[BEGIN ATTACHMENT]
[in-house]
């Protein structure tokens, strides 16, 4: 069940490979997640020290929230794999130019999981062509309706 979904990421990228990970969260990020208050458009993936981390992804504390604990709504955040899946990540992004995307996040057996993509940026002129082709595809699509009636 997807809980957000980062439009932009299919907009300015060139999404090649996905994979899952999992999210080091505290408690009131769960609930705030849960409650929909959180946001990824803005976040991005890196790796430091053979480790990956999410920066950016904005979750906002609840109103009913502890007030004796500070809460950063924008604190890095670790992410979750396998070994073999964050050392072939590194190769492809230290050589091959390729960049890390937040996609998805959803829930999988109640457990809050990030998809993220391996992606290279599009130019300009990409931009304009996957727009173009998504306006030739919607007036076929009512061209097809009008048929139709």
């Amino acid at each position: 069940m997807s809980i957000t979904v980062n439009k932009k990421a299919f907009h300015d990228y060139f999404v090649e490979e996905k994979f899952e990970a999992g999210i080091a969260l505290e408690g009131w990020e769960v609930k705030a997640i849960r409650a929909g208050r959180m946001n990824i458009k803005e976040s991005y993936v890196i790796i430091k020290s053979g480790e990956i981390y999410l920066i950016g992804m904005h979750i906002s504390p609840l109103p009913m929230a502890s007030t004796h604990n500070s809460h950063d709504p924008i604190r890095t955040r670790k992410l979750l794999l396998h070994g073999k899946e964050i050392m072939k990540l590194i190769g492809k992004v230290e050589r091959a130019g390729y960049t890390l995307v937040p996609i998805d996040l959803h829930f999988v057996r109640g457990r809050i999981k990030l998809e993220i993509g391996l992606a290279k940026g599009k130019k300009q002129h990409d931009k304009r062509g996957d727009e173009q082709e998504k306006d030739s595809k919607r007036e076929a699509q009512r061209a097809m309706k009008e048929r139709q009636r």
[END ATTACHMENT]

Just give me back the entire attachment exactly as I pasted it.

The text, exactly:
[in-house]
């Protein structure tokens, strides 16, 4: 069940490979997640020290929230794999130019999981062509309706 979904990421990228990970969260990020208050458009993936981390992804504390604990709504955040899946990540992004995307996040057996993509940026002129082709595809699509009636 997807809980957000980062439009932009299919907009300015060139999404090649996905994979899952999992999210080091505290408690009131769960609930705030849960409650929909959180946001990824803005976040991005890196790796430091053979480790990956999410920066950016904005979750906002609840109103009913502890007030004796500070809460950063924008604190890095670790992410979750396998070994073999964050050392072939590194190769492809230290050589091959390729960049890390937040996609998805959803829930999988109640457990809050990030998809993220391996992606290279599009130019300009990409931009304009996957727009173009998504306006030739919607007036076929009512061209097809009008048929139709």
């Amino acid at each position: 069940m997807s809980i957000t979904v980062n439009k932009k990421a299919f907009h300015d990228y060139f999404v090649e490979e996905k994979f899952e990970a999992g999210i080091a969260l505290e408690g009131w990020e769960v609930k705030a997640i849960r409650a929909g208050r959180m946001n990824i458009k803005e976040s991005y993936v890196i790796i430091k020290s053979g480790e990956i981390y999410l920066i950016g992804m904005h979750i906002s504390p609840l109103p009913m929230a502890s007030t004796h604990n500070s809460h950063d709504p924008i604190r890095t955040r670790k992410l979750l794999l396998h070994g073999k899946e964050i050392m072939k990540l590194i190769g492809k992004v230290e050589r091959a130019g390729y960049t890390l995307v937040p996609i998805d996040l959803h829930f999988v057996r109640g457990r809050i999981k990030l998809e993220i993509g391996l992606a290279k940026g599009k130019k300009q002129h990409d931009k304009r062509g996957d727009e173009q082709e998504k306006d030739s595809k919607r007036e076929a699509q009512r061209a097809m309706k009008e048929r139709q009636r």